Data Protection Bill: JPC to invite views from all stakeholders

The Joint Parliamentary Committee on Personal Data Protection Bill will throw open its doors for all stakeholders to express objections and point out loopholes in the proposed legislation, the panel decided at its first meeting held on Thursday.

IT Secretary Anshu Prakash gave a presentation giving details of the bill.

“Today was just a preliminary briefing, we didn’t go into the bill itself today. We asked him the purpose of the bill, whether privacy has been defined, how it is different from the Srikrishna committee’s report and so on,” one of the members told The Hindu.

The panel will issue an advertisement inviting the general public and the stakeholders to send in their suggestions. The stakeholders will be given four weeks to respond and the committee will meet later.

The Committee of 30 members has 20 from the Lok Sabha and 10 from the Rajya Sabha, and was formed after Union Minister of Electronics and Information Technology Ravi Shankar Prasad moved motions in both the Lok Sabha and the Rajya Sabha to refer the legislation to the JPC in December last year during the Winter session. The committee is headed by BJP MP Meenakshi Lekhi.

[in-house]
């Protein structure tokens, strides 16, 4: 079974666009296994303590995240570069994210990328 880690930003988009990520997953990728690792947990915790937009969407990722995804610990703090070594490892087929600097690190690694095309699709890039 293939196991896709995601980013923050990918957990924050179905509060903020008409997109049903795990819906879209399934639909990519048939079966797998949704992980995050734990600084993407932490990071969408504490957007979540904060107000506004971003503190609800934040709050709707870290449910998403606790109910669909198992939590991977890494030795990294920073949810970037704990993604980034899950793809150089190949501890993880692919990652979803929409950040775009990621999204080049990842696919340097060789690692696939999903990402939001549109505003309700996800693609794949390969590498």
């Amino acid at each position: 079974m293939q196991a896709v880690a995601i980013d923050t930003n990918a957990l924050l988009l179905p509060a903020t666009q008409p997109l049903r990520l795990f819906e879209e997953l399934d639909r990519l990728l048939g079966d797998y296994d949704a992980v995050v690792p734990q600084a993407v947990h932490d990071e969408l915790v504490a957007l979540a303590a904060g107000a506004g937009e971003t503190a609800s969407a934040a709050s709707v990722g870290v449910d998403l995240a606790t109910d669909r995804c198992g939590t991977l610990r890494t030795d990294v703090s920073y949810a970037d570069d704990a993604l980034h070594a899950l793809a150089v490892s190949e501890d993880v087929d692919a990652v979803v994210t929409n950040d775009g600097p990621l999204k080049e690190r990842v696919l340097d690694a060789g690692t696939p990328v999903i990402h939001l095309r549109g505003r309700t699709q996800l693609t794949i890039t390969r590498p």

The Justice B.N. Srikrishna-headed expert panel had in July 2018 submitted the draft personal data protection bill after a year-long consultation process. It recommended that critical personal data of the citizens be processed in centres located within the country. However, it put the onus of deciding what is ‘critical’ data on the Central government. The draft proposed that personal data may be processed on the basis of the consent of the data principal, while processing of sensitive personal data should be on the basis of “explicit consent”.

However, following the introduction of the new bill, Justice Srikrishna said it was at variance with the draft Bill that the committee headed by him had recommended. Stating that the Bill gave autonomy to the government, he said, “If this is passed in its current form, it should be challenged in the Supreme Court.”

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Printable version | Jun 13, 2021 1:10:20 AM |

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